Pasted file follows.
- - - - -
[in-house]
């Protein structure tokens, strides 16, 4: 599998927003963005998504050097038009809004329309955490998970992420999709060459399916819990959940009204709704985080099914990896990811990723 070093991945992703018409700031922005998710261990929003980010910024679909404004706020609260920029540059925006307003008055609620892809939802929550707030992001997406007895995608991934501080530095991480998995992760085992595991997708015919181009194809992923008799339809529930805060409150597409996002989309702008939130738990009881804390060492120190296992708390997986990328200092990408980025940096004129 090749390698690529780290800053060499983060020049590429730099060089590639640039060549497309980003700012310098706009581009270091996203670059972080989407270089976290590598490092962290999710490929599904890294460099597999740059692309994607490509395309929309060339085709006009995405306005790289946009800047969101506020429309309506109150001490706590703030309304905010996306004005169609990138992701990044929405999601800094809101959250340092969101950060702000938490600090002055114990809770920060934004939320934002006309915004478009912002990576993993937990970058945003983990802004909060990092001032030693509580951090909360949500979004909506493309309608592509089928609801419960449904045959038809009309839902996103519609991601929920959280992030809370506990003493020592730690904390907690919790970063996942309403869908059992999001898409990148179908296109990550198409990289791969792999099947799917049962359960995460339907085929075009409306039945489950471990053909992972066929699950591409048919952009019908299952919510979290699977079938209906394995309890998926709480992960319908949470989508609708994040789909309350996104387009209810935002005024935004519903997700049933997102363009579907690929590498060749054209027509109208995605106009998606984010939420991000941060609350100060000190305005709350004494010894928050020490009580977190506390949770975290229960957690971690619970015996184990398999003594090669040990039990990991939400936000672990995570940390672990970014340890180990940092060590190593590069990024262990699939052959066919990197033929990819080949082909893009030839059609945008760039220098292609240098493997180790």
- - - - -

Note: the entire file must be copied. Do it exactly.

[in-house]
């Protein structure tokens, strides 16, 4: 599998927003963005998504050097038009809004329309955490998970992420999709060459399916819990959940009204709704985080099914990896990811990723 070093991945992703018409700031922005998710261990929003980010910024679909404004706020609260920029540059925006307003008055609620892809939802929550707030992001997406007895995608991934501080530095991480998995992760085992595991997708015919181009194809992923008799339809529930805060409150597409996002989309702008939130738990009881804390060492120190296992708390997986990328200092990408980025940096004129 090749390698690529780290800053060499983060020049590429730099060089590639640039060549497309980003700012310098706009581009270091996203670059972080989407270089976290590598490092962290999710490929599904890294460099597999740059692309994607490509395309929309060339085709006009995405306005790289946009800047969101506020429309309506109150001490706590703030309304905010996306004005169609990138992701990044929405999601800094809101959250340092969101950060702000938490600090002055114990809770920060934004939320934002006309915004478009912002990576993993937990970058945003983990802004909060990092001032030693509580951090909360949500979004909506493309309608592509089928609801419960449904045959038809009309839902996103519609991601929920959280992030809370506990003493020592730690904390907690919790970063996942309403869908059992999001898409990148179908296109990550198409990289791969792999099947799917049962359960995460339907085929075009409306039945489950471990053909992972066929699950591409048919952009019908299952919510979290699977079938209906394995309890998926709480992960319908949470989508609708994040789909309350996104387009209810935002005024935004519903997700049933997102363009579907690929590498060749054209027509109208995605106009998606984010939420991000941060609350100060000190305005709350004494010894928050020490009580977190506390949770975290229960957690971690619970015996184990398999003594090669040990039990990991939400936000672990995570940390672990970014340890180990940092060590190593590069990024262990699939052959066919990197033929990819080949082909893009030839059609945008760039220098292609240098493997180790």